Moynihan reshapes Bank of America for an era without big legal costs
By Peter Rudegeair
NEW YORK (Reuters) - While Bank of America Corp (BAC.N: Quote) Chairman and Chief Executive Brian Moynihan has been working to end legal problems, he has also been quietly retooling the bank for a post-crisis world.
He has taken more direct control over the bank's retail business and shifted executives into new positions, sources familiar with the matter said. He has ordered officials at every level of the bank to think harder about how to sell more products to existing customers, a practice that many banks have tried but few have successfully executed.
Moynihan has also helped reshape the board, and his sway with directors only increased when he became chairman earlier this month, the sources said.
The broad changes that he has made signal that he is planning to remain at the bank for the long haul, a minimum of five years, they said.
Some investors have speculated that once Moynihan, a lawyer by training, was done with legal settlements linked to the 2008-2009 housing and financial crisis, he would head for the exits.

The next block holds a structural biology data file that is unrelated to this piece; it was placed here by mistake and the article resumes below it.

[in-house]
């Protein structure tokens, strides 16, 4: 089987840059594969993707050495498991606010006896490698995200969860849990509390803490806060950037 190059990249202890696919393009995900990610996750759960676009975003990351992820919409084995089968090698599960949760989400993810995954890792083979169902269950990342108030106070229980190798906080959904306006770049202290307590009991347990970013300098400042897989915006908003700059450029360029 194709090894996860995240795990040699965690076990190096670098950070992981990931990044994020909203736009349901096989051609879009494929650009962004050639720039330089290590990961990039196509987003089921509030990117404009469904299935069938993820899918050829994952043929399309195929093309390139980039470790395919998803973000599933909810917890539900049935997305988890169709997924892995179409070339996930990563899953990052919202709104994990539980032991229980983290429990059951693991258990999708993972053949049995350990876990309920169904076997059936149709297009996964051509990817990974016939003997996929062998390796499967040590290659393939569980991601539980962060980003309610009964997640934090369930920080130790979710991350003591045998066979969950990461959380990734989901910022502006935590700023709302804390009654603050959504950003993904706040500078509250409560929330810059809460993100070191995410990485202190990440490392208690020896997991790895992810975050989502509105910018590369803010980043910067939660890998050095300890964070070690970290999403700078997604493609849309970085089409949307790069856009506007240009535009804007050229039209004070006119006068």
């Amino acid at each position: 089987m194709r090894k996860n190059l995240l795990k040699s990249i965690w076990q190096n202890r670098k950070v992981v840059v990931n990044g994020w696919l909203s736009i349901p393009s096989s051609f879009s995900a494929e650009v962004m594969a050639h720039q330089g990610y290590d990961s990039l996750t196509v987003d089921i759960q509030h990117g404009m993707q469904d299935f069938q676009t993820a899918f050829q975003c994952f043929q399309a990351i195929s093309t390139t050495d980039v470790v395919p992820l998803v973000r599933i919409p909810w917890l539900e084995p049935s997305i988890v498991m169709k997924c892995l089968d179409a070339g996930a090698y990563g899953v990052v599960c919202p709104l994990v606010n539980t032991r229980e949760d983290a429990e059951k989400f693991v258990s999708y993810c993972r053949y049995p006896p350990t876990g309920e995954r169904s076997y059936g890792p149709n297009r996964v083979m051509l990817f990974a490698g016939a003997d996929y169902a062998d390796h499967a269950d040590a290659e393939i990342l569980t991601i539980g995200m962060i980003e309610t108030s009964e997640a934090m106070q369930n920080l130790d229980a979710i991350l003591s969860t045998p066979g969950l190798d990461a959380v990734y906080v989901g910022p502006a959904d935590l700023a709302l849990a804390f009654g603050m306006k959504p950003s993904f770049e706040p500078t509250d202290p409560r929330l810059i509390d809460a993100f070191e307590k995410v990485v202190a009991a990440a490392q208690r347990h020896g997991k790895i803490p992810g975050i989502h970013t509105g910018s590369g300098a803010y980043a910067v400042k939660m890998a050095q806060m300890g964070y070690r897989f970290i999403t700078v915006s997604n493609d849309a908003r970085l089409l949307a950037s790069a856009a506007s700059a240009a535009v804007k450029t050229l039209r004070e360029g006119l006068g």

Sources at the bank said that notion was false. Key investors fully support Moynihan as well.
"Brian has done a superb job of taking the B of A back to basics and clearing up the problems from the past," Warren Buffett, chairman and CEO of Berkshire Hathaway Inc (BRKa.N: Quote), wrote in an email to Reuters. "He is exactly the right CEO to move the company forward and has the ingredients in place to do so." Berkshire Hathaway owns Bank of America preferred stock and warrants to buy 700 million common shares.
Some media outlets have speculated that when Moynihan does leave, Tom Montag, chief operating officer, will be in pole position to take the CEO spot. The sources at the bank dismissed that speculation, noting that Montag, 57, is older than Moynihan, 55, and that Moynihan is inclined to groom younger successors. Continued...